Nicole Scott would sometimes fall asleep at Cindy and Roy Pool’s house after finishing homework. It was next door, and she often spent time there with her surrogate family.
She would hang out with Cindy and watch silly movies, or go tubing down the Salt River.
“She was the best teacher I ever had and I’m pretty sure the best teacher I ever will have,” said Scott, who just completed her junior year at Payson High School.
But it was more than that. “She was really like the mom I never had.”
At 6 p.m. on Wednesday, a memorial service will take place in the PHS auditorium with a slide show and an opportunity to share memories of Cindy, an avid athlete, chemistry teacher and beloved wife, mother, colleague and friend who died June 9 on a bicycle trip across the country.
“It really won’t be the same without her,” Scott said.
She remembers times when speaking in in front of large crowds at student organization conferences. “It was always the best thing in the world to look out there and find her. She’d always smile back at me,” Scott said.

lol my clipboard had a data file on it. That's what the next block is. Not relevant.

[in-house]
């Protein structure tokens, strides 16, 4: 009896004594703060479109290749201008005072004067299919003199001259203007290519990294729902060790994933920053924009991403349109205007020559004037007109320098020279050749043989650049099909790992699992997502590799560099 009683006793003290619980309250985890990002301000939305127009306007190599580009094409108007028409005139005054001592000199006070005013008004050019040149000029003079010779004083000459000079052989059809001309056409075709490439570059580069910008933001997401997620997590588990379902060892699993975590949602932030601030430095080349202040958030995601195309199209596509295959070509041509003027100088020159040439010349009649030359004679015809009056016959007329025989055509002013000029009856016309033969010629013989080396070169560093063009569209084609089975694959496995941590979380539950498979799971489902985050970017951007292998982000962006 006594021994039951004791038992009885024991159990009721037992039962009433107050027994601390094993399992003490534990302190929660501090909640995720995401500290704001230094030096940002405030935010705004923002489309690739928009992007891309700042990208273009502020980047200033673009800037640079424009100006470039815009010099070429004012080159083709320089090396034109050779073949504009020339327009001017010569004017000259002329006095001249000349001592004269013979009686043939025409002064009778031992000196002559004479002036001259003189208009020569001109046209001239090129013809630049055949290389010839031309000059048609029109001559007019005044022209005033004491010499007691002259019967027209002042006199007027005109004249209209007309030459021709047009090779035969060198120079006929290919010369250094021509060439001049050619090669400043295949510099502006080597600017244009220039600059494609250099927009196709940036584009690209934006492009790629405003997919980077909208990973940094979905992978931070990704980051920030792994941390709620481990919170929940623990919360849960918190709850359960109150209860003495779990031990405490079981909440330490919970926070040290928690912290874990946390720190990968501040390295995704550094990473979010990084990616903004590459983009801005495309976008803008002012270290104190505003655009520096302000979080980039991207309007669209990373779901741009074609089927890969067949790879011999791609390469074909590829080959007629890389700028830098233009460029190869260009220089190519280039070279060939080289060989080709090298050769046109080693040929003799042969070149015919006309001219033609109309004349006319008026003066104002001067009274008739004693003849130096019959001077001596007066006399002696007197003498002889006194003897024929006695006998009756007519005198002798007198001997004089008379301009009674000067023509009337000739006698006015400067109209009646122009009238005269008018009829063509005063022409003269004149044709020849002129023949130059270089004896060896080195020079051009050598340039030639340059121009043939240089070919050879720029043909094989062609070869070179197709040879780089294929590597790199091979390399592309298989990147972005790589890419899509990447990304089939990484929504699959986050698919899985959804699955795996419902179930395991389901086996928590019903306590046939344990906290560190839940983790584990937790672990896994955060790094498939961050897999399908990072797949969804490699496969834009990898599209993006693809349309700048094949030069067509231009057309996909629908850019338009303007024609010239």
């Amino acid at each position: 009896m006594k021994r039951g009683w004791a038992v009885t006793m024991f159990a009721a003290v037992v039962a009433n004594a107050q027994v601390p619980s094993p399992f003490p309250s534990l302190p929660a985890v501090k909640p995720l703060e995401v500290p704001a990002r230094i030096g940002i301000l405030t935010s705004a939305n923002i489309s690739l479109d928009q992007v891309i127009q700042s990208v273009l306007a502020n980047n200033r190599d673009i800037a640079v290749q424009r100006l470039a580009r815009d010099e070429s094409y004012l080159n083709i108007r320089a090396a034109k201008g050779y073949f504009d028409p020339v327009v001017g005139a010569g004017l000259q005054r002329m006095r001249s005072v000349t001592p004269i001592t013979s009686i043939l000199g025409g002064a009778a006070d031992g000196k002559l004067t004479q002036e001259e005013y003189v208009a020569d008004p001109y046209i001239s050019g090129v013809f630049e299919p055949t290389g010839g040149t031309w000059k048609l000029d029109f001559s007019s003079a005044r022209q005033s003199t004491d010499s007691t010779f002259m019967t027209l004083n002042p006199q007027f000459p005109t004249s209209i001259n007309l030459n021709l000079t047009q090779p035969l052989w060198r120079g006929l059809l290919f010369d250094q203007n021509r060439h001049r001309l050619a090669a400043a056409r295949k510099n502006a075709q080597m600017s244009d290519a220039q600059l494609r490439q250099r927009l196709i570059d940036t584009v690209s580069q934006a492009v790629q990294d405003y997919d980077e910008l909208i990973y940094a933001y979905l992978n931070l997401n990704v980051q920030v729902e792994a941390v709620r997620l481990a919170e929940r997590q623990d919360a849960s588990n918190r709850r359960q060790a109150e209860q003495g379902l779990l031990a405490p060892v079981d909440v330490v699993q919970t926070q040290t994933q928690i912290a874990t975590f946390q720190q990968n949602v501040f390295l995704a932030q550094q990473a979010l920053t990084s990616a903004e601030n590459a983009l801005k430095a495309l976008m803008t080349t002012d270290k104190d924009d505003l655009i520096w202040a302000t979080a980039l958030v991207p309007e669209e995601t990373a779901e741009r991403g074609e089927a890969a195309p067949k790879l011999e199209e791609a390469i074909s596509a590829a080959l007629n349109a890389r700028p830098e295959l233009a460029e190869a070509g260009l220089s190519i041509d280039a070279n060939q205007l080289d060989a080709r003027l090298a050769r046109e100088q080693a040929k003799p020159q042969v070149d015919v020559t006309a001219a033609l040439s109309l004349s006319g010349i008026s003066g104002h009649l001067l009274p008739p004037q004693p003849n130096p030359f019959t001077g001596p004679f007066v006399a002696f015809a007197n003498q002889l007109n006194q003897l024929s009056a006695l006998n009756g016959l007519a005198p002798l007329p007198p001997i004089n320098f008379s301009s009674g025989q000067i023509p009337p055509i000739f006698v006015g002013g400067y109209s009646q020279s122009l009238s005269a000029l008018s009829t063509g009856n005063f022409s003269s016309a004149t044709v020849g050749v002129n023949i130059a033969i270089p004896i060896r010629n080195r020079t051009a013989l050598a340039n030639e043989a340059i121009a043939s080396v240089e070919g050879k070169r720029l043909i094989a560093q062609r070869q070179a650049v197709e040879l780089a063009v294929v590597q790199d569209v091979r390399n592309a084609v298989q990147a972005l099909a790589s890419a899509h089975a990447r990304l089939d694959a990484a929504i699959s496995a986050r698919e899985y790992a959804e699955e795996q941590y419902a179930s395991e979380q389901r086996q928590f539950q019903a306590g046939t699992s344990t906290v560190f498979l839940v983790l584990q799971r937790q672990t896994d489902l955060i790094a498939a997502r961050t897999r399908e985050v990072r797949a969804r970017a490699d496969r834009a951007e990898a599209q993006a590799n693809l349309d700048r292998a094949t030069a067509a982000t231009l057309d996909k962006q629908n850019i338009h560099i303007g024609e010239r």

Or, the first time they really hung out: Scott was sitting bored at school after basketball practice, waiting to leave. Pool saw Scott and asked her if she wanted to try a lab project.
“I am such a science geek,” Scott said. The two turned pennies into fake gold. Scott still has one of the pennies.
“She always did stuff like that — try to make people feel included or not let people be bored.”
Scott said her father is essentially a single parent because her mother is not around, and Cindy was a friend, a mother-figure, a teacher, a mentor. When Scott became stressed, needed to use the computer, or wanted someone to laugh with, she sought Cindy or Roy.
Scott was balancing her checkbook around 3 p.m. that Tuesday, when Roy called her with the news, a horrid interruption to one of life’s most mundane tasks.
Cindy had joined friend Margaret Starnes about a week before in Montana to bike across the country. Their husbands and nine dogs accompanied the two in vehicles, according to Cindy’s blog.
Ten miles south of Lander, Wyo. on June 9, a truck driver reportedly failed to yield to the bicyclists. Pool’s shouted warnings to Starnes saved her friend’s life, according to reports.
“There were a lot of thoughts that were entering my mind,” said Scott about her reaction. “I felt scared and sad and kind of abandoned.”
For two-and-a-half years, the two were tight. “I don’t think I’ll ever have the same relationship with anybody else,” Scott said.
When Scott traveled to Harvard last summer to complete a summer workshop, Pool’s voice was the one offering comfort through the phone when Scott felt at first she didn’t fit in.
They talked every day. “I’m really going to miss those phone calls,” Scott said. “It really won’t be the same without her.